Research Finds That UK Boards Lack as Much Diversity as Their US Counterparts

According to new research co-sponsored by KPMG, UK companies are lagging behind their US counterparts in terms of professional and sector diversity.

The study was undertaken by Oxford Brookes University’s Centre for Diversity Policy Research and Practice, and examined the different range of backgrounds on boards within both of the countries, and it particularly looked at the exchange of board level personnel between the business and academic environment.

The findings showed that academic non executive directors (NEDs) in the US communicate with government, businesses and other organisations far more than those in the UK.

In contrast to the 59 academic directors on Fortune 100 boards in the US, only 8 academic NEDs were found to be on the boards of FTSE 100 companies.

This led to the conclusion that British businesses and not galvanising the copious talent in higher education.

Melanie Richards, vice chair at KPMG in the UK, said, “We need to move the diversity debate on from focusing solely on gender and better reap the benefits of having a mix of professional and sector backgrounds on UK company boards.”

UK executives argued however that if academics are placed on corporate boards then intellectual, rather than corporate terms and that this might restrict profits. They nevertheless conceded that talent from the academic community could be invaluable if incorporated seamlessly.

“There seems to be a degree of caution from corporates that bringing senior academics into the boardroom may result in longer deliberations for certain issues. However, by bringing together a more diversified group, business may benefit from more thoughtful discussions, which should strengthen the quality of decision making and outcomes,” Richards said.

The research also looked at the amount of female transition from business to university boards, as opposed to female academics entering the boardroom. It was found that the amount of women entering the corporate sector from academia was much lower than vice-versa.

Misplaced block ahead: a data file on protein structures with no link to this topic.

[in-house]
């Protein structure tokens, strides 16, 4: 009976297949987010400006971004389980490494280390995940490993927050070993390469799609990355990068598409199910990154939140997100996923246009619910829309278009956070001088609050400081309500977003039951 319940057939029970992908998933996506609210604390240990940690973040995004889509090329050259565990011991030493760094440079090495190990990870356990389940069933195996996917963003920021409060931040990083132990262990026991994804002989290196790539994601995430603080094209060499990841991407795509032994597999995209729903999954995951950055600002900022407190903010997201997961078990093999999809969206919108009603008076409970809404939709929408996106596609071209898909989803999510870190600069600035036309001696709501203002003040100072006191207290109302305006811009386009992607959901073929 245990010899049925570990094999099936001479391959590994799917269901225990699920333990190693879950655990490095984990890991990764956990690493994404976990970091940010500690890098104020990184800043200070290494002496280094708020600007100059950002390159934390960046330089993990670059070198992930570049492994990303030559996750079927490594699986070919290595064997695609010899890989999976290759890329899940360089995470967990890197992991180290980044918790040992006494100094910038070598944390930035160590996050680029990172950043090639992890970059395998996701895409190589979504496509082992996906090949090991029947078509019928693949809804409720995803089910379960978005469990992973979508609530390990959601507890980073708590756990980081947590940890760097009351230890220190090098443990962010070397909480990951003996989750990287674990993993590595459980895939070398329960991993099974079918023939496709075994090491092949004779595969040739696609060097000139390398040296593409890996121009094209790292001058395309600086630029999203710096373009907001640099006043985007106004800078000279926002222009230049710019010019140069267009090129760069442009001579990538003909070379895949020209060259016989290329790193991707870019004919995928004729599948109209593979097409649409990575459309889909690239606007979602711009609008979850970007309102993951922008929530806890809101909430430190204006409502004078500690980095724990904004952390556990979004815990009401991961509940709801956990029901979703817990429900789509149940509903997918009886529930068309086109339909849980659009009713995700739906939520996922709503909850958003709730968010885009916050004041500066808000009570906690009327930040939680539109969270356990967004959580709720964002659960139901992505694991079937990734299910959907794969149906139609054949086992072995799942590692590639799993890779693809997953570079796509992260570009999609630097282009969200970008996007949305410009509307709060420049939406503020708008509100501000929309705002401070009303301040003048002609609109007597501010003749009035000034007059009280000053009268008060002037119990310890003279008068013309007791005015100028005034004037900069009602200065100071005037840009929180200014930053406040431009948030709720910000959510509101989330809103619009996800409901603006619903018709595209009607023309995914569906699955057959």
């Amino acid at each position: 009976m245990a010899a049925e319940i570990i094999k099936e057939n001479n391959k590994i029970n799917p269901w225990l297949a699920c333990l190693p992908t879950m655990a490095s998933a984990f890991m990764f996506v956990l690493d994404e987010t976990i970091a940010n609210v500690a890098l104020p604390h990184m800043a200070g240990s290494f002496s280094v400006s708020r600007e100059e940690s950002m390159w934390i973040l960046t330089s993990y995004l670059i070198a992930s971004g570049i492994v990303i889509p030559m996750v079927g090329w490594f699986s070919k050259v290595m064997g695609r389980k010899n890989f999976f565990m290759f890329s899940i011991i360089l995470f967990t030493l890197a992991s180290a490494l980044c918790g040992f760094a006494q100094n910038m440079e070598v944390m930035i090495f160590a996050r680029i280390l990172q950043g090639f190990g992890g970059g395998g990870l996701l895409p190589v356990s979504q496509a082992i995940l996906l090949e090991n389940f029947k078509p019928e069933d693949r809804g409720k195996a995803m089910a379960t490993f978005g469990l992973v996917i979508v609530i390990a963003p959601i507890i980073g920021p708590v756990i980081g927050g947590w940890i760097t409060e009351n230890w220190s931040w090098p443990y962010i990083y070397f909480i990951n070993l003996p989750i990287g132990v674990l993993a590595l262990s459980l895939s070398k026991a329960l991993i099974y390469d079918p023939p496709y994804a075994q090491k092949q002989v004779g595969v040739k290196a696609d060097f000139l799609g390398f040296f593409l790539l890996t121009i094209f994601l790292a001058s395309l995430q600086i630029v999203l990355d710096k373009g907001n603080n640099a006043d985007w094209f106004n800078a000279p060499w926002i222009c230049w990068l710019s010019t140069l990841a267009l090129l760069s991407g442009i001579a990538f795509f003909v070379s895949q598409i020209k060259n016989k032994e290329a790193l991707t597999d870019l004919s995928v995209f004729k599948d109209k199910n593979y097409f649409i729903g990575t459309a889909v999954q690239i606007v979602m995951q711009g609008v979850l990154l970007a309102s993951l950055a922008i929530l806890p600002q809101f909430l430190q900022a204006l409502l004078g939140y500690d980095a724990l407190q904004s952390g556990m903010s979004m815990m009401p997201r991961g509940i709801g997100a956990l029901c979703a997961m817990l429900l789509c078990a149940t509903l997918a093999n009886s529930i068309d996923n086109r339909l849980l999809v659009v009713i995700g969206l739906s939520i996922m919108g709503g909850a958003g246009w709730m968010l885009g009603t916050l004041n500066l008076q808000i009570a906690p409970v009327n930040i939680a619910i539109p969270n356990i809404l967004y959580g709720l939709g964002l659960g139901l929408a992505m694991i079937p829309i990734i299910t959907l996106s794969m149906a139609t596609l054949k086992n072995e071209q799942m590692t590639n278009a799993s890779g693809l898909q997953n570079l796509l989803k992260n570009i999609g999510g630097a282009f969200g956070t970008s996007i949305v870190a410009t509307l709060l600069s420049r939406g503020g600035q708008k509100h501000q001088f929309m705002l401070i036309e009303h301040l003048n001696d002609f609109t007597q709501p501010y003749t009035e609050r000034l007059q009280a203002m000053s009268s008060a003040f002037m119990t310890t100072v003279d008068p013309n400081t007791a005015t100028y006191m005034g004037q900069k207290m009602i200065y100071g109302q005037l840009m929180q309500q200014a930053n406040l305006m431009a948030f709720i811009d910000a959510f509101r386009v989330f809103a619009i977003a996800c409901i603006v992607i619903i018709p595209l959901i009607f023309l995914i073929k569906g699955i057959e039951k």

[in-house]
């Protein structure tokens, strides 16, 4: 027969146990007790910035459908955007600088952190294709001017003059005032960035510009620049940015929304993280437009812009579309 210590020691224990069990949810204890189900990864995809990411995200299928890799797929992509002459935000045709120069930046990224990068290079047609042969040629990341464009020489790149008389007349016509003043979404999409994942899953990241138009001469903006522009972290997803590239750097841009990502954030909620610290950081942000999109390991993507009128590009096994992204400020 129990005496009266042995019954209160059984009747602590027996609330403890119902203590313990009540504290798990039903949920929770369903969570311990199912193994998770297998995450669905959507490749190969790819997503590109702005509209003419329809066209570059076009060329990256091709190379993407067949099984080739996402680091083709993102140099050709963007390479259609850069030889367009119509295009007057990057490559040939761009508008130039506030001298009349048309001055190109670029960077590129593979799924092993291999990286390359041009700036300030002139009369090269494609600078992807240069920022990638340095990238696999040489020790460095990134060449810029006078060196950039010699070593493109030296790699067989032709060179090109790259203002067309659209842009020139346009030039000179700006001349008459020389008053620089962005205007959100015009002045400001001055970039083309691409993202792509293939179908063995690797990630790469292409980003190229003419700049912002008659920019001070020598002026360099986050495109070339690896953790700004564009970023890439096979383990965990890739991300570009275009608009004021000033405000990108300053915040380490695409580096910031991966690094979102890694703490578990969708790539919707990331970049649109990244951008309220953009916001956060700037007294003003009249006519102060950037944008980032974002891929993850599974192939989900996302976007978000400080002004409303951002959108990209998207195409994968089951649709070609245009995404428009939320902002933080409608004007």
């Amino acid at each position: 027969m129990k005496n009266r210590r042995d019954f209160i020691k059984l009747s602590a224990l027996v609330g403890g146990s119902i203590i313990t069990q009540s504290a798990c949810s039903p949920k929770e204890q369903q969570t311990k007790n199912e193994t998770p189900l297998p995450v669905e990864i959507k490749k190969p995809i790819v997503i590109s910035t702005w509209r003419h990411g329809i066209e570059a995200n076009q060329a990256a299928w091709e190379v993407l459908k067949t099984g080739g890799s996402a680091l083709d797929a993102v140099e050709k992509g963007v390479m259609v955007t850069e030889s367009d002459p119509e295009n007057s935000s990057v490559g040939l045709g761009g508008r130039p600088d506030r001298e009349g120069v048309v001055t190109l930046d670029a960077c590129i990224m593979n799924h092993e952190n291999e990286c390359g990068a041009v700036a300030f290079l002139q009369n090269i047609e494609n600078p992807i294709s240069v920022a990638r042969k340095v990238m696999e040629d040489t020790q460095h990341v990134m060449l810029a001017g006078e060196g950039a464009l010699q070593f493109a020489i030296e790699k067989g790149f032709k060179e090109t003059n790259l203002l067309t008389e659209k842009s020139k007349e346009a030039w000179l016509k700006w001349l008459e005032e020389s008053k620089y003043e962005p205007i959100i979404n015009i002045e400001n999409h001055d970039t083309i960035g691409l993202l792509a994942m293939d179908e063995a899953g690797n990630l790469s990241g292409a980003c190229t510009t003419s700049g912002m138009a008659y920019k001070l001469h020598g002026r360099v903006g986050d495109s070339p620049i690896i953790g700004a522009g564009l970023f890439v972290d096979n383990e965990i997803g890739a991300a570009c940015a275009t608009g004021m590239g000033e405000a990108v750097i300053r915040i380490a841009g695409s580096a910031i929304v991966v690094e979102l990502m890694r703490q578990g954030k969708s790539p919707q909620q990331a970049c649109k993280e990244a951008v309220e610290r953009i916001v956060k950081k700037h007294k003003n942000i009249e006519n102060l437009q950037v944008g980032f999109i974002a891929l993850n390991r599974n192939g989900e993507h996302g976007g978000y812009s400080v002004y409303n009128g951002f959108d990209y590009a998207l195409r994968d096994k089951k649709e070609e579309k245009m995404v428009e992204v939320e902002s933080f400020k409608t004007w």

Tellingly, less than 2% of female NEDs in the FTSE 100 index hail from academic backgrounds.

The research also found that higher education is more gender diverse than business, with women holding almost 40% of university boardroom roles.

It has been argued that cross-sector mobility is important as a way to bridge gender diversity gaps on boards, and that if senior female academics could be integrated into corporate roles this would be extremely beneficial for diversity.

“It is clear that academia remains a largely untapped talent pool for UK plc and there is much work to be done to promote mobility in both directions. Businesses need to open their eyes to the advantages of a more diversified board and the capabilities that senior academics, both male and female, can bring,” Richards added.

Anne Richards and Elizabeth Passey, co-chairs of the 30% Club Higher Education Working Group, who commissioned the research, said, “From our own experience, we know business leaders and senior academics gain a huge amount personally from collaborating with each other: the evidence in this new report shows how UK employers also have a great deal to gain from achieving more professional diversity on their boards, whether those of companies or academic institutions.”


Written By:

Daniel James


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